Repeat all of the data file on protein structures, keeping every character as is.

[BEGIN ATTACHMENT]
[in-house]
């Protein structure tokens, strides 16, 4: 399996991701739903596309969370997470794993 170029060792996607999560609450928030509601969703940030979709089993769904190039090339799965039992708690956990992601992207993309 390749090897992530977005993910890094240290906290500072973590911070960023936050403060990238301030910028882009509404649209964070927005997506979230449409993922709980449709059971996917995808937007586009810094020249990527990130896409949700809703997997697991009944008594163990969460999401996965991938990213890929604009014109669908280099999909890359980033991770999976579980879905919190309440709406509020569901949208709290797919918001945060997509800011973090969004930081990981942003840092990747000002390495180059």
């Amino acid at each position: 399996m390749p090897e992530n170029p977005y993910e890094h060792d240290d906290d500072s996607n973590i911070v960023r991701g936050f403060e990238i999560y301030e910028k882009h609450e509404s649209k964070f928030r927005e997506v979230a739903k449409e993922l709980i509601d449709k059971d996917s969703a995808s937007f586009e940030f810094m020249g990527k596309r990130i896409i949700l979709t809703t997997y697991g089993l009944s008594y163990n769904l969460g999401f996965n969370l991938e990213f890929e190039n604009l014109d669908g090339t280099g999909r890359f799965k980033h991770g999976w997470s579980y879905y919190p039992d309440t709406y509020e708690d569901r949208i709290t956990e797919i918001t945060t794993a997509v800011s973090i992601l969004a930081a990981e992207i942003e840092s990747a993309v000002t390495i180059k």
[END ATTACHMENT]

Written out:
[in-house]
């Protein structure tokens, strides 16, 4: 399996991701739903596309969370997470794993 170029060792996607999560609450928030509601969703940030979709089993769904190039090339799965039992708690956990992601992207993309 390749090897992530977005993910890094240290906290500072973590911070960023936050403060990238301030910028882009509404649209964070927005997506979230449409993922709980449709059971996917995808937007586009810094020249990527990130896409949700809703997997697991009944008594163990969460999401996965991938990213890929604009014109669908280099999909890359980033991770999976579980879905919190309440709406509020569901949208709290797919918001945060997509800011973090969004930081990981942003840092990747000002390495180059």
């Amino acid at each position: 399996m390749p090897e992530n170029p977005y993910e890094h060792d240290d906290d500072s996607n973590i911070v960023r991701g936050f403060e990238i999560y301030e910028k882009h609450e509404s649209k964070f928030r927005e997506v979230a739903k449409e993922l709980i509601d449709k059971d996917s969703a995808s937007f586009e940030f810094m020249g990527k596309r990130i896409i949700l979709t809703t997997y697991g089993l009944s008594y163990n769904l969460g999401f996965n969370l991938e990213f890929e190039n604009l014109d669908g090339t280099g999909r890359f799965k980033h991770g999976w997470s579980y879905y919190p039992d309440t709406y509020e708690d569901r949208i709290t956990e797919i918001t945060t794993a997509v800011s973090i992601l969004a930081a990981e992207i942003e840092s990747a993309v000002t390495i180059k």